Log in to view your state's edition
You are not logged in
Bookmark and Share
May 31, 2013
Hazmat enhanced packaging proposal

Amendments addressing the opening and closing of packages containing hazardous materials (hazmats) and the removal of these packages from transportation or their return to transportation are included in a recent proposal from the Pipeline and Hazardous Materials Safety Administration (PHMSA). 

The proposed amendments respond to provisions in the Hazardous Materials Transportation Safety Improvement Act of 2012 (HMTSIA), which require that the PHMSA develop certain “enhanced” inspection and enforcement procedures.  Among the prominent items in the proposal is an attempt to resolve concerns about inspectors holding up packages with such perishable hazmats as radiopharmaceuticals and other medical products that may require timely delivery due to life-threatening situations.

The proposed amendments build on a March 2011 PHMSA rule that introduced most of the enhanced inspection and enforcement procedures the PHMSA now uses in the context of hazmat packages or practices that pose an imminent hazard.  Specific issues addressed in that action include opening packages to identify undeclared or noncompliant shipments when the person in possession of the package refuses a request to open it and temporary detention and inspection of potentially noncompliant packages. 

According to the PHMSA, the current proposal is intended to augment those existing inspection and enforcement procedures without changing them. 

Further enhancements

The proposal contains the following:

  • A clarification that a Department of Transportation (DOT) agent will stop or open a package containing a perishable hazmat only after the agent has utilized “appropriate alternatives,” a phrase that the PHMSA does not define either in the proposed amendments or their preamble. 
  • A provision to provide for the immediate and reasonable notification to the offeror and the person in possession of the package of enforcement action taken by an inspector or investigator whenever he or she exercises one of the inspection and investigation authorities under 49 CFR Part 109, Subpart B.  Those authorities include the opening of packages; removing a package and related packages in a shipment from transportation; directing a package to be transported to a facility for examination and analysis; and authorizing properly qualified personnel to assist in activities conducted under Subpart B.  The notice would include the reason for the action being taken, the results of any preliminary investigation including apparent violations of the Hazardous Materials Regulations (HMR), and any further action that may be warranted.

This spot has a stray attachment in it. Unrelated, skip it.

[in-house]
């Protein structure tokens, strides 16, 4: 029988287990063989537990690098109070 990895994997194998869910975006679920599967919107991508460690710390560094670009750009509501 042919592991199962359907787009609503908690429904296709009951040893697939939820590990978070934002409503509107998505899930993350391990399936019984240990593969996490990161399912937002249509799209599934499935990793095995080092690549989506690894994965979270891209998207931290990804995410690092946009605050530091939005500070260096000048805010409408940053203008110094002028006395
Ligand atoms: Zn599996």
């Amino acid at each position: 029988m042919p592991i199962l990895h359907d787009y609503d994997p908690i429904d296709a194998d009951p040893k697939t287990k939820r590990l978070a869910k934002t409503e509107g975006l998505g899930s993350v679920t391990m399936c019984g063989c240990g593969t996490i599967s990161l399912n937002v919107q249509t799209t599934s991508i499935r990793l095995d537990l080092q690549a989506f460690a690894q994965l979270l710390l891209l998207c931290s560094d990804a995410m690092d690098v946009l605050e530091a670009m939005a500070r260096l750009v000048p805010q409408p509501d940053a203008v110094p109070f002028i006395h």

• A provision that would require a federal agent to use the appropriate safety, handling, and other equipment authorized by his or her operating administration’s equipment requirements for hazmat inspectors and investigators.  (The federal hazmat regulations are enforced by four DOT agencies—the Federal Aviation Administration, Federal Railroad Administration, Federal Motor Carrier Safety Administration, and the PHMSA.) 


The HMTSIA also directed DOT hazmat agencies to develop regulations to ensure appropriate training for inspectors.  Currently there is no uniform training standard for hazmat inspectors and investigators.  The PHMSA notes that the sensible approach would be to establish uniform performance training standards, best practices, and protocols before additional training regulations for hazmat personnel are developed.  “We advocate addressing any performance standards as part of the larger hazardous materials performance standard development activity currently underway,” states the PHMSA. 

Also, the PHMSA notes that subsequent to the March 2011 rule, the DOT developed an internal operations manual for training and use by its hazmat inspectors and investigators across all modes of transportation.  The operations manual’s guidance is intended to target and manage the use of the enhanced inspection and enforcement authority in a uniform and consistent manner within the DOT.

PHMSA’s proposed enhanced enforcement procedures for hazmats were published in the May 22, 2013, FR.

Twitter   Facebook   Linked In
Follow Us